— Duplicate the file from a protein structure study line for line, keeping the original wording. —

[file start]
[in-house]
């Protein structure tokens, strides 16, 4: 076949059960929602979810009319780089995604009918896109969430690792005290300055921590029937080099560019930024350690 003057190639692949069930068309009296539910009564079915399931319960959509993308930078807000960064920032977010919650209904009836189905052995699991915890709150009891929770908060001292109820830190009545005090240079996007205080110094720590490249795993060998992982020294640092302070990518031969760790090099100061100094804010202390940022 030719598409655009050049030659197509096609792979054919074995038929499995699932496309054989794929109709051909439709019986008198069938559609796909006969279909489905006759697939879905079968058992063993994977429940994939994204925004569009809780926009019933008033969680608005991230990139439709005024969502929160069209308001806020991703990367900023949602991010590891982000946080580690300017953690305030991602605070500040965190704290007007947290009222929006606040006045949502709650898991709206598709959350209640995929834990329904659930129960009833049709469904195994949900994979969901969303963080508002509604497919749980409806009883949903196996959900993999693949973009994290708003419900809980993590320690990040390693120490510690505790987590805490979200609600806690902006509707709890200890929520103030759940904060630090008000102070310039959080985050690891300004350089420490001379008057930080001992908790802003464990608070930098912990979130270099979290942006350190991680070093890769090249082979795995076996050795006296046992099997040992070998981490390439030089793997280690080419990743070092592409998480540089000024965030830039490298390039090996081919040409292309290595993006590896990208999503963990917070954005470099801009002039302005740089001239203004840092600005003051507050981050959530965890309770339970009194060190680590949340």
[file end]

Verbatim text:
[in-house]
């Protein structure tokens, strides 16, 4: 076949059960929602979810009319780089995604009918896109969430690792005290300055921590029937080099560019930024350690 003057190639692949069930068309009296539910009564079915399931319960959509993308930078807000960064920032977010919650209904009836189905052995699991915890709150009891929770908060001292109820830190009545005090240079996007205080110094720590490249795993060998992982020294640092302070990518031969760790090099100061100094804010202390940022 030719598409655009050049030659197509096609792979054919074995038929499995699932496309054989794929109709051909439709019986008198069938559609796909006969279909489905006759697939879905079968058992063993994977429940994939994204925004569009809780926009019933008033969680608005991230990139439709005024969502929160069209308001806020991703990367900023949602991010590891982000946080580690300017953690305030991602605070500040965190704290007007947290009222929006606040006045949502709650898991709206598709959350209640995929834990329904659930129960009833049709469904195994949900994979969901969303963080508002509604497919749980409806009883949903196996959900993999693949973009994290708003419900809980993590320690990040390693120490510690505790987590805490979200609600806690902006509707709890200890929520103030759940904060630090008000102070310039959080985050690891300004350089420490001379008057930080001992908790802003464990608070930098912990979130270099979290942006350190991680070093890769090249082979795995076996050795006296046992099997040992070998981490390439030089793997280690080419990743070092592409998480540089000024965030830039490298390039090996081919040409292309290595993006590896990208999503963990917070954005470099801009002039302005740089001239203004840092600005003051507050981050959530965890309770339970009194060190680590949340």